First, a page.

The Blanton Museum - Soundspace

I love this work soooooo much. This wonderful neon sculpture was created by Taveres Strachan. His other awesome works can be found at https://www.facebook.com/TavaresStrachan/

I love this work soooooo much. This wonderful neon sculpture was created by Taveres Strachan. His other awesome works can be found at https://www.facebook.com/TavaresStrachan/

So well-behaved

So well-behaved

I had the privilege of working with The Blanton Museum to take photos of their AWESOME event, SoundSpace: Refugees. The event featured "works written by, performed by, or depicting the experience of refugees. These performances occur throughout the museum in galleries featuring art that touch on refugee themes." It was just gorgeous. People were wonderful, so much diversity in ages and people, and beautiful art in motion and sound on display.

For those that haven't been to The Blanton, it is this succulent jewel of a building on the fringes of the University of Texas at Austin's campus. After you pass through the arches that border the outside entry way, you proceed past the ticket desk (after buying your ticket, duh), and then you're enveloped by this spectacular main hall (you can see it in the background behind my two well-behaved kids). The tile is this rich, marbelized turquoise that reminds me of a flattened bowling ball. And above you hangs a massive ceramic chandelier that looks like a mixture of human organs, plants, and intestines (picture below). My description makes it sound awful and I'm not doing the Blanton or the artist any favors, but I promise it comes from a place of awe and happiness. It's spectacular!

One of the spectacular dancers with a full choir in the background

One of the spectacular dancers with a full choir in the background

So, imagine this exceptional space (so poorly described above) filled with all the vibrancy of artists, musicians, dancers, and singers who are posted-up throughout the Blanton's rooms with their performances bringing static art to life. If there's a better, more child-friendly way of getting kids and families into fine art museums I'd love to hear about it! You can find all of the Blanton's upcoming events here.

Brent Baldwin performing with the backing of a full choir

Brent Baldwin performing with the backing of a full choir

SoundSpace: Refugees is just one performance in a series that The Blanton puts on every couple months. The next SoundSpace event is happening in just two weeks (September September 24, 2017) reflecting on the life of Alice Coltrane Turiyasangitanda. I'll be there with my kids taking photos, so if you see us definitely say "hi"!

Enjoy!

Cotton Bowl Speedway

Cotton Bowl Speedway from the sky. You can see the pit in the top-right (which is absolutely amazing), the race support crew can be found in the middle of the track, and you can see the main grand stands and concession stand to the center-right.

Cotton Bowl Speedway from the sky. You can see the pit in the top-right (which is absolutely amazing), the race support crew can be found in the middle of the track, and you can see the main grand stands and concession stand to the center-right.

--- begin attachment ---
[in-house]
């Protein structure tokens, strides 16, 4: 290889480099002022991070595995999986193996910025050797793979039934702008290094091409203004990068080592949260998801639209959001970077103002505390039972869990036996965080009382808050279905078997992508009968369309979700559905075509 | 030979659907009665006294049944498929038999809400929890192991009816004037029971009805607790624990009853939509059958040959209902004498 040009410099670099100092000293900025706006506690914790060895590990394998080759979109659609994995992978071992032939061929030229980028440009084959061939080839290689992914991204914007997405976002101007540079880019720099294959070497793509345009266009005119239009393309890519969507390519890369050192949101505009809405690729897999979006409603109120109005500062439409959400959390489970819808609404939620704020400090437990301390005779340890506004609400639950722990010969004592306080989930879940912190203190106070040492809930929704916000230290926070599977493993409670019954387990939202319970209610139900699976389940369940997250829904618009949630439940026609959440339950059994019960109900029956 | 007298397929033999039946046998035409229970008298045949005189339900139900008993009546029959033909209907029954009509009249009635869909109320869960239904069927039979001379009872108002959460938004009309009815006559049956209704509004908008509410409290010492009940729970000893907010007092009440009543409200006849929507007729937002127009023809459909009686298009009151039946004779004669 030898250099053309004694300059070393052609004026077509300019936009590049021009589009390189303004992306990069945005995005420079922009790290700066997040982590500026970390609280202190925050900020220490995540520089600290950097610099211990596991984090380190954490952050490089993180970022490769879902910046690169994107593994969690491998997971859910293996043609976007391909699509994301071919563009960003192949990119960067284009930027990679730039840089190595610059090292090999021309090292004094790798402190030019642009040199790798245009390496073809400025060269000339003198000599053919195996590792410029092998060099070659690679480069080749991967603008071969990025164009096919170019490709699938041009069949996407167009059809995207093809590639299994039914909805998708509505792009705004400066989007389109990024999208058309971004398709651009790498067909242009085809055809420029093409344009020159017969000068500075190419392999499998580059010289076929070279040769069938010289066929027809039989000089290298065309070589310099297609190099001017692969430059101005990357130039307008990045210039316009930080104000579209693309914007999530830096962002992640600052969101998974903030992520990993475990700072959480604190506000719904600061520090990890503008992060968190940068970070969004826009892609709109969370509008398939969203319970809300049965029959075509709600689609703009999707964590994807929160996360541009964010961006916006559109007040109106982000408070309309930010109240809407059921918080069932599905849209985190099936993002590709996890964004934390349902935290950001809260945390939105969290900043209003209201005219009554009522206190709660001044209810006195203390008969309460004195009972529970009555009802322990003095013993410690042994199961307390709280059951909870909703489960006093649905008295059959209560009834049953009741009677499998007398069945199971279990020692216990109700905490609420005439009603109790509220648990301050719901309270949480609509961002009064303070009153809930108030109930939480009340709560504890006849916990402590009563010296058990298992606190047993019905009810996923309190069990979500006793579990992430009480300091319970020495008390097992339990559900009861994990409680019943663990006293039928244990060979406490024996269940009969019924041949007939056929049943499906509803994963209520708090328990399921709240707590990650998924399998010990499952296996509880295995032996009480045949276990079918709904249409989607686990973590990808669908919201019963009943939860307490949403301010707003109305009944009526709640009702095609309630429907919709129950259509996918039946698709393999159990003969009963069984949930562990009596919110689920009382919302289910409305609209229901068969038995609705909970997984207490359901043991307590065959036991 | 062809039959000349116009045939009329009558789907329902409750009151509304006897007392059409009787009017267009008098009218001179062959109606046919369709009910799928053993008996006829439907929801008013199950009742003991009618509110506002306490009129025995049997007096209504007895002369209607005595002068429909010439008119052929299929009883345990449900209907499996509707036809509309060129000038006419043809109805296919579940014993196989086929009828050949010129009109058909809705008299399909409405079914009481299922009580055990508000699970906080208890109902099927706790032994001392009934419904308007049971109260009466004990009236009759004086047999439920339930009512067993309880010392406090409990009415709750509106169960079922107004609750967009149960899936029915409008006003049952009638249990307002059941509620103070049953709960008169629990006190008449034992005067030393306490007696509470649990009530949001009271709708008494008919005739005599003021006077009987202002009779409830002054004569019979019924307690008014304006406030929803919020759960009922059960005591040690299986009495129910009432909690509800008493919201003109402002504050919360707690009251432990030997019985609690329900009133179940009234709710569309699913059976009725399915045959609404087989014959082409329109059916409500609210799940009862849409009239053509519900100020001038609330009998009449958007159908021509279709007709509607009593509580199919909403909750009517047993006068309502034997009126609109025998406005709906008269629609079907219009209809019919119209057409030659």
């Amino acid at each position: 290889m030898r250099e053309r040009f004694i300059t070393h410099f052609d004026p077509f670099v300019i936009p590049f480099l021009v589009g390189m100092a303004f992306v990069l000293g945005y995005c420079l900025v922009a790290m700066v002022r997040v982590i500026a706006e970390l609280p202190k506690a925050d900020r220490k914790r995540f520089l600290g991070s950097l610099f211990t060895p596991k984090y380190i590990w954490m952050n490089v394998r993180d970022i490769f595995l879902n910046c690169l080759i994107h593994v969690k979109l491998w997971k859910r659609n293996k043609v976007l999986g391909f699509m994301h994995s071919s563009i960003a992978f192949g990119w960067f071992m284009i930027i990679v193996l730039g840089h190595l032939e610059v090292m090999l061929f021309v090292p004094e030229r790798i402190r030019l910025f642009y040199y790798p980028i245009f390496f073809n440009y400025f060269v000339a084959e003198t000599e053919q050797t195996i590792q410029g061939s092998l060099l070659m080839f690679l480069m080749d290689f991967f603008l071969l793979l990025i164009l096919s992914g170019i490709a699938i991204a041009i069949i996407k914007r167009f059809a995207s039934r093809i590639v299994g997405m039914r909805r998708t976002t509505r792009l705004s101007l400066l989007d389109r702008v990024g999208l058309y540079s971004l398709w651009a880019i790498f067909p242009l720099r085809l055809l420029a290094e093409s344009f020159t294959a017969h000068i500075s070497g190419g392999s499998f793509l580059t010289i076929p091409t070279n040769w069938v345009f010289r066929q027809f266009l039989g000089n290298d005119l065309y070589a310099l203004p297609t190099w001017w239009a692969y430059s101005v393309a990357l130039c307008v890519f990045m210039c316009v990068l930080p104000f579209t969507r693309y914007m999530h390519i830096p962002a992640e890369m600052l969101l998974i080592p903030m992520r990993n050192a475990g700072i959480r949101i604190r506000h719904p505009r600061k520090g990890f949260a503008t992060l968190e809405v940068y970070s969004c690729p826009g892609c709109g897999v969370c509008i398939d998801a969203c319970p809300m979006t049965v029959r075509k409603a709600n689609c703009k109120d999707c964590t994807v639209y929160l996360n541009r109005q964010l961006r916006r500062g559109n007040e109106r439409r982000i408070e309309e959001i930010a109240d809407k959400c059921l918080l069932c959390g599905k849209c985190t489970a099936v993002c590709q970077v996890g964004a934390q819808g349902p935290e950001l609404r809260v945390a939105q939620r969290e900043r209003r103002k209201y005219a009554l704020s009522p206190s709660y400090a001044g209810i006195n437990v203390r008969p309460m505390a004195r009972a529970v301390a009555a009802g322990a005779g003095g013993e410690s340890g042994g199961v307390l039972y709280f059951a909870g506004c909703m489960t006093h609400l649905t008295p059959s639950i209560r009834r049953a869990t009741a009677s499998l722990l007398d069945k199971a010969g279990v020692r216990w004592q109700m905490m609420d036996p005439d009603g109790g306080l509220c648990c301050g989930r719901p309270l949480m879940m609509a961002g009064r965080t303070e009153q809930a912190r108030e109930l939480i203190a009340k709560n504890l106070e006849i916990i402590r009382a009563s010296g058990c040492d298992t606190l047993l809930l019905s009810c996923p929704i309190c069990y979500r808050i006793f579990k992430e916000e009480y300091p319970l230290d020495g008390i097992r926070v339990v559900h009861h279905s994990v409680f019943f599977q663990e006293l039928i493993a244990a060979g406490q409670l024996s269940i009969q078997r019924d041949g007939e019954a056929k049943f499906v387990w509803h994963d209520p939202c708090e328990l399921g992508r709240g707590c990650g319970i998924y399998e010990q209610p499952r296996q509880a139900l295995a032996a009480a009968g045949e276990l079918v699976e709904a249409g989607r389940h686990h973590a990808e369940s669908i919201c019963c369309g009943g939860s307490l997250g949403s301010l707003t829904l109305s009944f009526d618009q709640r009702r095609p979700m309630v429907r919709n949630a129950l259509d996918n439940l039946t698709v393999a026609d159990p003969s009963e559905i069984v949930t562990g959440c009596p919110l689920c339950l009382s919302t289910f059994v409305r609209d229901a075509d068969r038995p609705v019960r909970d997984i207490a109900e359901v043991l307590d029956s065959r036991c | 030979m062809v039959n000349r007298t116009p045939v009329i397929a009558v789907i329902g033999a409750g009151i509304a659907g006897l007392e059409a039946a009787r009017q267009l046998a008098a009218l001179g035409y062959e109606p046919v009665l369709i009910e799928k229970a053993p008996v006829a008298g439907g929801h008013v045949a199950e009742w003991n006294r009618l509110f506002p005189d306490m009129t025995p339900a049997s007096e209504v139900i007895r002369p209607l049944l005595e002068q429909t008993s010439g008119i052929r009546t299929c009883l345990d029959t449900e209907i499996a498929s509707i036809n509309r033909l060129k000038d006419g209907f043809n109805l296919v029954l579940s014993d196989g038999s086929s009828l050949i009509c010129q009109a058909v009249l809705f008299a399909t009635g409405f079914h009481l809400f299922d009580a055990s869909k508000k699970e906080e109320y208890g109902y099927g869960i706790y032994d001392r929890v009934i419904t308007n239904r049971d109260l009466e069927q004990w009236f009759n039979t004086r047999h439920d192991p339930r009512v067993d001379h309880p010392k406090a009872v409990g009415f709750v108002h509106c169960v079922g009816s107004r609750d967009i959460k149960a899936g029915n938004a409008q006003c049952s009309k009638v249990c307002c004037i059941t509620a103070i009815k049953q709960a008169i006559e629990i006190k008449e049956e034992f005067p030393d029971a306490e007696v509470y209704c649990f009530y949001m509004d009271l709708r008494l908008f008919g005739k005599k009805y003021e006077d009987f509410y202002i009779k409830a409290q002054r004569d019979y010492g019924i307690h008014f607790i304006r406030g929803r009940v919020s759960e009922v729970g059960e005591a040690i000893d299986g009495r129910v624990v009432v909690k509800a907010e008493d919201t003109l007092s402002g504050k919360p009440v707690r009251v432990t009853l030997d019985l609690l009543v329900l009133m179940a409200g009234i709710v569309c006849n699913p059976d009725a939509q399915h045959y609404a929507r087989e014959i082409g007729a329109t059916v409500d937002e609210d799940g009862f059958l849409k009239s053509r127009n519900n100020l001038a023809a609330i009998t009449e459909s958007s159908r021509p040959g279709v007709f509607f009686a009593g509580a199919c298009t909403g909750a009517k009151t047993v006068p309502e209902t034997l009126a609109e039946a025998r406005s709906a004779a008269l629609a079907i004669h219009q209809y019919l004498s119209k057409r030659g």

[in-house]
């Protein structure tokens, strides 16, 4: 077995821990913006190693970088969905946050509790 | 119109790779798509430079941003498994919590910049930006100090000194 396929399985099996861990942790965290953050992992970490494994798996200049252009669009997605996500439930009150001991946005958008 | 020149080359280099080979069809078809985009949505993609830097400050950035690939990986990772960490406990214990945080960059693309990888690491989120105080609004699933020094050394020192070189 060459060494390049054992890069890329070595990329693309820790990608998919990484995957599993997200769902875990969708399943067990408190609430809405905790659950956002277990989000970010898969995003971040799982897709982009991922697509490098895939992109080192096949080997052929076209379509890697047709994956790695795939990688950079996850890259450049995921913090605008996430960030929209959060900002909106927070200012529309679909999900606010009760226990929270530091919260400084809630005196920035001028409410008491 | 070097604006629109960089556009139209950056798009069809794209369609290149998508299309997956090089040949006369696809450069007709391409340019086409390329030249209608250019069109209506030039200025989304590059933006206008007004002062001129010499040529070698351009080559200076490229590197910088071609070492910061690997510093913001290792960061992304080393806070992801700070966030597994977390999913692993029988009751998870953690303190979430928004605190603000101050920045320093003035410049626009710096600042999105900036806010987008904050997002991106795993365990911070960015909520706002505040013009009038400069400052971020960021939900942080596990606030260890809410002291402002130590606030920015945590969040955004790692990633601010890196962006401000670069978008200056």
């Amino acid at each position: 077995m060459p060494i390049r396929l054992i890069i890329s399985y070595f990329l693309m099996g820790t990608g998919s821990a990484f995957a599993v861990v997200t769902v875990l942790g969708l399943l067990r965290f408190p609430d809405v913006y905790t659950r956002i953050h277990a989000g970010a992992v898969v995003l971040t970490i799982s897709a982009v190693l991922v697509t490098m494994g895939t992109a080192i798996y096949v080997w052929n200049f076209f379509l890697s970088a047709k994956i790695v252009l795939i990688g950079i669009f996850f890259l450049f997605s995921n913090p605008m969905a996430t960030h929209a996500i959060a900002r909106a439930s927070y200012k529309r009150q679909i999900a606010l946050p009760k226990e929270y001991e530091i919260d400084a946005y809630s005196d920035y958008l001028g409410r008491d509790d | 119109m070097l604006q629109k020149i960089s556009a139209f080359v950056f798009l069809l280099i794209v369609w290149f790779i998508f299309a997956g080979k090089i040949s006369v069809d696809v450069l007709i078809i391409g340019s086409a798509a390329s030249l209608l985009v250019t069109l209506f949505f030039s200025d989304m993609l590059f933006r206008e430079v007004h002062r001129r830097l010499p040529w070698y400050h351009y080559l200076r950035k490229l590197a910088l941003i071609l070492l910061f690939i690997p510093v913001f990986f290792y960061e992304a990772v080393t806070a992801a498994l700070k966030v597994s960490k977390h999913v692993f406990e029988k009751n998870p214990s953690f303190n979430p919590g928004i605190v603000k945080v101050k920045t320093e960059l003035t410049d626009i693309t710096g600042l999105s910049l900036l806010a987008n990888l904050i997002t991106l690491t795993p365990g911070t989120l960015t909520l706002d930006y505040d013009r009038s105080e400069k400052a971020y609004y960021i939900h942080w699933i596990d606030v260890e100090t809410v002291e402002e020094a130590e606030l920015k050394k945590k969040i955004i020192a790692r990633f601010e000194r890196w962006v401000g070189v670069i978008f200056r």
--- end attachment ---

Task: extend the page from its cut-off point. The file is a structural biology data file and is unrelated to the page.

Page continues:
It's important for me to be clear right from the first paragraph: I understand very, very little about dirt track racing. Like, I get that there's a winner and multiple losers. I get that there are different classes of cars, and that there are different skill-levels of drivers. But, beyond that, I don't understand why there are multiple races in the same night. I don't understand how points are measured. I don't get why some tires are best for dry dirt versus wet dirt, or how one track is different from another. So, please, don't hold me accountable for anything said below that offends your far greater knowledge of the sport, but feel free to comment and help me understand this badass sport more! This blog post is an extend photo appreciation of the amazing sprint cars, drivers, and spectators on display.

 

In the way that most people who live in or near the country go to sleep in the summer to the sound of cicadas, growing-up in Bloomington, Indiana, on Saturday nights in the summer we would try (unsucessfully) to go to sleep to the sound of sprint cars racing the Bloomington Speedway.  Our home was close-enough to the track that the engine noises came through our closed windows giving the sense that the races were in our back yard. I didn't necessarily "like" the speedway and I definitely didn't appreciate it. Just as browning leaves indicate the coming fall, in our household summertime officially began when the races shook our windows.

Profile view of spectators watching from the stands

Profile view of spectators watching from the stands

It was only when I got to college that I realized how awesome Bloomington Speedway was. It was when a couple friends and I went and hung out in the Bloomington Speedway parking lot and waited long-enough until admission was free and we could walk in.

It took a while to understand but it became clear that getting a race car to the track was a family and friend affair. It's this beautiful weekend warrior pursuit for a lot of older drivers, and for the younger drivers it often seems to be a rite of passage. Cars regularly trade hands between drivers and families. For some, car racing is just the next step after dirt bike racing. Tires and fuel are bought and traded in the pit.  Repairs, engine rebuilds, welding, everything is handled in the pit between sprints. And, almost all expenses are covered out of pocket. It's truly a labor of love.

Cotton Bowl Speedway stands as seen from a drone

Cotton Bowl Speedway stands as seen from a drone

After a bit of research I found this fantastic dirt track that has racing nearly all summer long and it's just an hour east of Austin. It's a magical little race track in Paige, Texas, called Cotton Bowl Speedway. My love of racing that was sparked in college 12 years ago was instantly rekindled in just the first couple of moments at the track when the engine noises made my heart vibrate and dirt got kicked up into my contacts.